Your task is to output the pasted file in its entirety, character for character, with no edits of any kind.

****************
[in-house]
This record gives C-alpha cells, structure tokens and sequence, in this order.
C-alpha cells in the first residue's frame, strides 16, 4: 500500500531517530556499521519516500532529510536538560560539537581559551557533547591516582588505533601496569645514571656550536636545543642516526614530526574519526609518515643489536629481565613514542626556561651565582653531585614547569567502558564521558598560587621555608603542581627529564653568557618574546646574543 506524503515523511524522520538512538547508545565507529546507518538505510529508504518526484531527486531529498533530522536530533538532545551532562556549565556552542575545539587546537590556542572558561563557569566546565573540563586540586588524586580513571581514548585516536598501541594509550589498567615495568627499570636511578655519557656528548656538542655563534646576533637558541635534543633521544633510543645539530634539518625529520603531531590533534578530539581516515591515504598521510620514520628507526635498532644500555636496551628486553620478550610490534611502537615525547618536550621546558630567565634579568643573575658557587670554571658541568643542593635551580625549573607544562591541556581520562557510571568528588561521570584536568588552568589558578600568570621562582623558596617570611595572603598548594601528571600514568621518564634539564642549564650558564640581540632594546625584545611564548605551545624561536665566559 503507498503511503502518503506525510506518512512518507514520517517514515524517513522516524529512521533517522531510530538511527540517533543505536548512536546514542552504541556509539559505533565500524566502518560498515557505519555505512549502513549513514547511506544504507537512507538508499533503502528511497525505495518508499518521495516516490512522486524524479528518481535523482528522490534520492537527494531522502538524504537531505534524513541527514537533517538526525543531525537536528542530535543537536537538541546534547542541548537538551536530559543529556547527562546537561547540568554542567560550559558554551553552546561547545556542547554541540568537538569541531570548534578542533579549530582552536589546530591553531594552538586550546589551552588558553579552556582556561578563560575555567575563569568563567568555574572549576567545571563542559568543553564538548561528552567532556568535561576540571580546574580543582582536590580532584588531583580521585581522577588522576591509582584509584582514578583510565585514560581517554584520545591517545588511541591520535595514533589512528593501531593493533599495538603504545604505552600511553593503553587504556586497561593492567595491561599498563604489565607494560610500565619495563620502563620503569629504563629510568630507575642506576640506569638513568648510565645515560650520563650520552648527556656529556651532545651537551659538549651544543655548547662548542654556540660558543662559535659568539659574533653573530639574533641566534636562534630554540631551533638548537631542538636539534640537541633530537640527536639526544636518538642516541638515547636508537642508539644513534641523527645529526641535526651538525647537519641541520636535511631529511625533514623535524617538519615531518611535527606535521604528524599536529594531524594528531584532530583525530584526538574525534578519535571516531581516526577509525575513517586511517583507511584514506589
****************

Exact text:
[in-house]
This record gives C-alpha cells, structure tokens and sequence, in this order.
C-alpha cells in the first residue's frame, strides 16, 4: 500500500531517530556499521519516500532529510536538560560539537581559551557533547591516582588505533601496569645514571656550536636545543642516526614530526574519526609518515643489536629481565613514542626556561651565582653531585614547569567502558564521558598560587621555608603542581627529564653568557618574546646574543 506524503515523511524522520538512538547508545565507529546507518538505510529508504518526484531527486531529498533530522536530533538532545551532562556549565556552542575545539587546537590556542572558561563557569566546565573540563586540586588524586580513571581514548585516536598501541594509550589498567615495568627499570636511578655519557656528548656538542655563534646576533637558541635534543633521544633510543645539530634539518625529520603531531590533534578530539581516515591515504598521510620514520628507526635498532644500555636496551628486553620478550610490534611502537615525547618536550621546558630567565634579568643573575658557587670554571658541568643542593635551580625549573607544562591541556581520562557510571568528588561521570584536568588552568589558578600568570621562582623558596617570611595572603598548594601528571600514568621518564634539564642549564650558564640581540632594546625584545611564548605551545624561536665566559 503507498503511503502518503506525510506518512512518507514520517517514515524517513522516524529512521533517522531510530538511527540517533543505536548512536546514542552504541556509539559505533565500524566502518560498515557505519555505512549502513549513514547511506544504507537512507538508499533503502528511497525505495518508499518521495516516490512522486524524479528518481535523482528522490534520492537527494531522502538524504537531505534524513541527514537533517538526525543531525537536528542530535543537536537538541546534547542541548537538551536530559543529556547527562546537561547540568554542567560550559558554551553552546561547545556542547554541540568537538569541531570548534578542533579549530582552536589546530591553531594552538586550546589551552588558553579552556582556561578563560575555567575563569568563567568555574572549576567545571563542559568543553564538548561528552567532556568535561576540571580546574580543582582536590580532584588531583580521585581522577588522576591509582584509584582514578583510565585514560581517554584520545591517545588511541591520535595514533589512528593501531593493533599495538603504545604505552600511553593503553587504556586497561593492567595491561599498563604489565607494560610500565619495563620502563620503569629504563629510568630507575642506576640506569638513568648510565645515560650520563650520552648527556656529556651532545651537551659538549651544543655548547662548542654556540660558543662559535659568539659574533653573530639574533641566534636562534630554540631551533638548537631542538636539534640537541633530537640527536639526544636518538642516541638515547636508537642508539644513534641523527645529526641535526651538525647537519641541520636535511631529511625533514623535524617538519615531518611535527606535521604528524599536529594531524594528531584532530583525530584526538574525534578519535571516531581516526577509525575513517586511517583507511584514506589